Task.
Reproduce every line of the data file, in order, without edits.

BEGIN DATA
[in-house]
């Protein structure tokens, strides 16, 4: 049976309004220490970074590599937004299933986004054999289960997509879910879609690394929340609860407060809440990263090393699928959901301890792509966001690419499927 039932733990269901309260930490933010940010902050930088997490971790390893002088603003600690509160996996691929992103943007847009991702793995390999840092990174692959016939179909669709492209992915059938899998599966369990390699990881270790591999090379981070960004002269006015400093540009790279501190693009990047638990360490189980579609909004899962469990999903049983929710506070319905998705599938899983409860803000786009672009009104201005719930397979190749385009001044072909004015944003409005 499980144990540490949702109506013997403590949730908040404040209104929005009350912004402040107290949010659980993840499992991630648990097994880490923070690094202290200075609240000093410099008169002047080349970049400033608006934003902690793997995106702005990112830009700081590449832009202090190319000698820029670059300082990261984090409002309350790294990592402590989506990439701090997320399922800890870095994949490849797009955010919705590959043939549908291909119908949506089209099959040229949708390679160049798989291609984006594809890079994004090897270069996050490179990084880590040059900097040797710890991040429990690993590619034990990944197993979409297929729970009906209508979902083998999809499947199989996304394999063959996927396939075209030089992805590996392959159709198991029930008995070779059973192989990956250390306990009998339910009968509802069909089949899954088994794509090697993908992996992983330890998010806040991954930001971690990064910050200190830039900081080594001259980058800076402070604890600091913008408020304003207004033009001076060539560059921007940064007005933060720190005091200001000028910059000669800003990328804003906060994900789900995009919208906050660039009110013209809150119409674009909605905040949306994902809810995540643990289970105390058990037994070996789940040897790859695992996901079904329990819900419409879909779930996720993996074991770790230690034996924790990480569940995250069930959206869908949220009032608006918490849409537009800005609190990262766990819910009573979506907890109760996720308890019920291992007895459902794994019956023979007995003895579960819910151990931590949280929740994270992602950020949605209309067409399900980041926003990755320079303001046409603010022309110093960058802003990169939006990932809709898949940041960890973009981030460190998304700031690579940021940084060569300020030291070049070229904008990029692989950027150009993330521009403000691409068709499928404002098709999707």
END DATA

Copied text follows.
[in-house]
């Protein structure tokens, strides 16, 4: 049976309004220490970074590599937004299933986004054999289960997509879910879609690394929340609860407060809440990263090393699928959901301890792509966001690419499927 039932733990269901309260930490933010940010902050930088997490971790390893002088603003600690509160996996691929992103943007847009991702793995390999840092990174692959016939179909669709492209992915059938899998599966369990390699990881270790591999090379981070960004002269006015400093540009790279501190693009990047638990360490189980579609909004899962469990999903049983929710506070319905998705599938899983409860803000786009672009009104201005719930397979190749385009001044072909004015944003409005 499980144990540490949702109506013997403590949730908040404040209104929005009350912004402040107290949010659980993840499992991630648990097994880490923070690094202290200075609240000093410099008169002047080349970049400033608006934003902690793997995106702005990112830009700081590449832009202090190319000698820029670059300082990261984090409002309350790294990592402590989506990439701090997320399922800890870095994949490849797009955010919705590959043939549908291909119908949506089209099959040229949708390679160049798989291609984006594809890079994004090897270069996050490179990084880590040059900097040797710890991040429990690993590619034990990944197993979409297929729970009906209508979902083998999809499947199989996304394999063959996927396939075209030089992805590996392959159709198991029930008995070779059973192989990956250390306990009998339910009968509802069909089949899954088994794509090697993908992996992983330890998010806040991954930001971690990064910050200190830039900081080594001259980058800076402070604890600091913008408020304003207004033009001076060539560059921007940064007005933060720190005091200001000028910059000669800003990328804003906060994900789900995009919208906050660039009110013209809150119409674009909605905040949306994902809810995540643990289970105390058990037994070996789940040897790859695992996901079904329990819900419409879909779930996720993996074991770790230690034996924790990480569940995250069930959206869908949220009032608006918490849409537009800005609190990262766990819910009573979506907890109760996720308890019920291992007895459902794994019956023979007995003895579960819910151990931590949280929740994270992602950020949605209309067409399900980041926003990755320079303001046409603010022309110093960058802003990169939006990932809709898949940041960890973009981030460190998304700031690579940021940084060569300020030291070049070229904008990029692989950027150009993330521009403000691409068709499928404002098709999707």